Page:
Building brand communities
Encouraging engaged brand communities can be crucial. Creating and engaging in customer communities helps to define a unity amongst customers. It also offers the opportunity to learn and gain a mutual understanding.
Companies with engaged brand communities often experience a rise in brand advocates. They usually see a reduction in the number of complaints.
Here are some examples:
Slack is a US based internal communication platform. They grew from nothing to 750,000 customers in 3 years by building a customer community. They used it to ask for feedback and pose ideas for customers to comment on. They now get 18,000 suggestions a month from their customers!
Mutual insurer, LV=, has a community of 6,000 members and customers. They ask community members to take part in surveys and research. The aim is to help develop the company’s products and services to meet their needs.
Avios is part of International Airlines Group (IAG). They run customer reward schemes such as British Airways Executive Club. They created an online community of 400 Avios members called the Avios Advisory Hub. Teams across the business engage with the community to work co-creatively with them. The aim is to bring members even closer to the heart of decision-making. “We continue to listen to members through the online community, using it to improve the Customer Experience”.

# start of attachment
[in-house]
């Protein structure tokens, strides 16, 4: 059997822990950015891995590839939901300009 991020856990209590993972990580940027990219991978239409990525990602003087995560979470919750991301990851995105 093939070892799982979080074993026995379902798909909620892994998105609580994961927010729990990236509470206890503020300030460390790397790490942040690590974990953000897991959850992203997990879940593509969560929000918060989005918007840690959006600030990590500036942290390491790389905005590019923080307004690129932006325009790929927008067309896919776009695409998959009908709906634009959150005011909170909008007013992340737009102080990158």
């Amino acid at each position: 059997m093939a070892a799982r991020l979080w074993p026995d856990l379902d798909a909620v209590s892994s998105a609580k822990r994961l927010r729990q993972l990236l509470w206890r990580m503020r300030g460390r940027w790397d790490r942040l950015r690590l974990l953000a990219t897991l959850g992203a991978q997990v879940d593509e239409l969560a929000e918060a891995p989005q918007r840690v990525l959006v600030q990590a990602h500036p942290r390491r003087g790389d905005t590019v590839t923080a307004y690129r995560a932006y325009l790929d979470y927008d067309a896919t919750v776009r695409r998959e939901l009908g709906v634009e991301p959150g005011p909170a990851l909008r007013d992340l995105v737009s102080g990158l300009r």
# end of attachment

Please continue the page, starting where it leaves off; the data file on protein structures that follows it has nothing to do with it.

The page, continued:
Pearson/Edexcel is the largest awarding body in the UK. They offer the widest range of learning programmes. It ranges from academic qualifications to adult literacy and numeracy qualifications. The relationship between teachers and an awarding body is an unusual one. It thought of as authoritarian.
To change this, Pearson/Edexcel set up a Teaching Services team. The goal was to treat teachers as customers and colleagues. It provided the service and support that such a relationship demanded. Among many initiatives, Pearson/Edexcel has established a Facebook group. It has 550 members, who support each other in ways the company hadn’t thought possible.